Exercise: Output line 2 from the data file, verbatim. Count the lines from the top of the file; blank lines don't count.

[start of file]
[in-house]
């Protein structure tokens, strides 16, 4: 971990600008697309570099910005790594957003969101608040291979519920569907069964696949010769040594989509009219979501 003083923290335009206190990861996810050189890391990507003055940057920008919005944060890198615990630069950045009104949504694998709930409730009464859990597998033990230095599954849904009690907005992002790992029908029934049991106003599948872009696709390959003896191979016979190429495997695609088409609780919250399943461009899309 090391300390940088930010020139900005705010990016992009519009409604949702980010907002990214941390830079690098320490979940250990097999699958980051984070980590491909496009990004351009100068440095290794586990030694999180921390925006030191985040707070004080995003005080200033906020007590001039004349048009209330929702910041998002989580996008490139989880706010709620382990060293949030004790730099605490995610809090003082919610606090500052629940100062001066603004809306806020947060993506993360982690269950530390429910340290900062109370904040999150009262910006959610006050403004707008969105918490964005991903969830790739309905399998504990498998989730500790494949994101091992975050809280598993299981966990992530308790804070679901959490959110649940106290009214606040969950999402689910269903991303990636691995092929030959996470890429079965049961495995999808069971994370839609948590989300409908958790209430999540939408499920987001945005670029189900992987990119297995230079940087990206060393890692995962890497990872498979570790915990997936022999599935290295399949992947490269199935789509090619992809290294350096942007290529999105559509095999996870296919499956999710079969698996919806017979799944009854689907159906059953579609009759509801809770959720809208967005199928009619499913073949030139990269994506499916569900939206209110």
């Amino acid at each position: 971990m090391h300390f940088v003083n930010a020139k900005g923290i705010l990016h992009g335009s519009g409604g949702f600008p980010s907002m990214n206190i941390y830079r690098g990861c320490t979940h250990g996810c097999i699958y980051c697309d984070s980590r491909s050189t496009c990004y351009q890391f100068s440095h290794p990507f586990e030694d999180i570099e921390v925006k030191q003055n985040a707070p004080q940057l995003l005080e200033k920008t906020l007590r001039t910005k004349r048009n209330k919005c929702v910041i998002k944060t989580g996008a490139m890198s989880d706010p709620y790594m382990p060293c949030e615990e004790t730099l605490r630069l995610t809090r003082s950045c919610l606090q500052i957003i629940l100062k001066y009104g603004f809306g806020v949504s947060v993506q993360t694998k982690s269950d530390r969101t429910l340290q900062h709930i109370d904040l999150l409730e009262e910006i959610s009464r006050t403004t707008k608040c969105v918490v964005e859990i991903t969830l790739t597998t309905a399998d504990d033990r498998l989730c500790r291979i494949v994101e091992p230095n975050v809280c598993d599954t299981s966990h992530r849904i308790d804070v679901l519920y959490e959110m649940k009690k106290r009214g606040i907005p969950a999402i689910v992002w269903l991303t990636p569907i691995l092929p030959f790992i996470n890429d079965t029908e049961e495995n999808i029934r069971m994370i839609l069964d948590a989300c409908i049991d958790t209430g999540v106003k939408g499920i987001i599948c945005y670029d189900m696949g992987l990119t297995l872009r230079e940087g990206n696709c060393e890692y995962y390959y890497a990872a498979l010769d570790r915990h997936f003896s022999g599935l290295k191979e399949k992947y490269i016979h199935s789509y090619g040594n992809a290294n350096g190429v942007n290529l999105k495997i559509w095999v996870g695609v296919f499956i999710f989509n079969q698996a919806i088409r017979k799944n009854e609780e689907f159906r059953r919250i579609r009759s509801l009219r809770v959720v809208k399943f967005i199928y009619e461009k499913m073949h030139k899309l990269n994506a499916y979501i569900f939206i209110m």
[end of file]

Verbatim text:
């Protein structure tokens, strides 16, 4: 971990600008697309570099910005790594957003969101608040291979519920569907069964696949010769040594989509009219979501 003083923290335009206190990861996810050189890391990507003055940057920008919005944060890198615990630069950045009104949504694998709930409730009464859990597998033990230095599954849904009690907005992002790992029908029934049991106003599948872009696709390959003896191979016979190429495997695609088409609780919250399943461009899309 090391300390940088930010020139900005705010990016992009519009409604949702980010907002990214941390830079690098320490979940250990097999699958980051984070980590491909496009990004351009100068440095290794586990030694999180921390925006030191985040707070004080995003005080200033906020007590001039004349048009209330929702910041998002989580996008490139989880706010709620382990060293949030004790730099605490995610809090003082919610606090500052629940100062001066603004809306806020947060993506993360982690269950530390429910340290900062109370904040999150009262910006959610006050403004707008969105918490964005991903969830790739309905399998504990498998989730500790494949994101091992975050809280598993299981966990992530308790804070679901959490959110649940106290009214606040969950999402689910269903991303990636691995092929030959996470890429079965049961495995999808069971994370839609948590989300409908958790209430999540939408499920987001945005670029189900992987990119297995230079940087990206060393890692995962890497990872498979570790915990997936022999599935290295399949992947490269199935789509090619992809290294350096942007290529999105559509095999996870296919499956999710079969698996919806017979799944009854689907159906059953579609009759509801809770959720809208967005199928009619499913073949030139990269994506499916569900939206209110």